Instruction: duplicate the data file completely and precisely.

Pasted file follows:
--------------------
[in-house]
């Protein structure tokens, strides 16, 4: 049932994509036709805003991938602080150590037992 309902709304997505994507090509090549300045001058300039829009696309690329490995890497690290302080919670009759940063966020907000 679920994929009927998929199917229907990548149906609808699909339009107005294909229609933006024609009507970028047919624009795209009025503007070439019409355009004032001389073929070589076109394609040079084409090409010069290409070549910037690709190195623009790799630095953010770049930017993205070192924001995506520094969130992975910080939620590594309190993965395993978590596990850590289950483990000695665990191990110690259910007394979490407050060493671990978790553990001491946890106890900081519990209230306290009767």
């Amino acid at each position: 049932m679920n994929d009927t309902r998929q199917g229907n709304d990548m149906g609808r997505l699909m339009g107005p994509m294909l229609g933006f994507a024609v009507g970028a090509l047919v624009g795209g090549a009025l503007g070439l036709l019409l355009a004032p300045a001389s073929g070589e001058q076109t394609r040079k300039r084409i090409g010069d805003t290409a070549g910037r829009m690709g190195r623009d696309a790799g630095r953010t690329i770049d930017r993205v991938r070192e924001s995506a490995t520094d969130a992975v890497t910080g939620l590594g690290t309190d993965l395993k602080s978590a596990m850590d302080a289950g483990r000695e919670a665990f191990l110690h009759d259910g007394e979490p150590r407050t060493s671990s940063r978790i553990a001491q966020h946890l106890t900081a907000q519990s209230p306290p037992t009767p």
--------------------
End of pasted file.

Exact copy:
[in-house]
């Protein structure tokens, strides 16, 4: 049932994509036709805003991938602080150590037992 309902709304997505994507090509090549300045001058300039829009696309690329490995890497690290302080919670009759940063966020907000 679920994929009927998929199917229907990548149906609808699909339009107005294909229609933006024609009507970028047919624009795209009025503007070439019409355009004032001389073929070589076109394609040079084409090409010069290409070549910037690709190195623009790799630095953010770049930017993205070192924001995506520094969130992975910080939620590594309190993965395993978590596990850590289950483990000695665990191990110690259910007394979490407050060493671990978790553990001491946890106890900081519990209230306290009767």
């Amino acid at each position: 049932m679920n994929d009927t309902r998929q199917g229907n709304d990548m149906g609808r997505l699909m339009g107005p994509m294909l229609g933006f994507a024609v009507g970028a090509l047919v624009g795209g090549a009025l503007g070439l036709l019409l355009a004032p300045a001389s073929g070589e001058q076109t394609r040079k300039r084409i090409g010069d805003t290409a070549g910037r829009m690709g190195r623009d696309a790799g630095r953010t690329i770049d930017r993205v991938r070192e924001s995506a490995t520094d969130a992975v890497t910080g939620l590594g690290t309190d993965l395993k602080s978590a596990m850590d302080a289950g483990r000695e919670a665990f191990l110690h009759d259910g007394e979490p150590r407050t060493s671990s940063r978790i553990a001491q966020h946890l106890t900081a907000q519990s209230p306290p037992t009767p």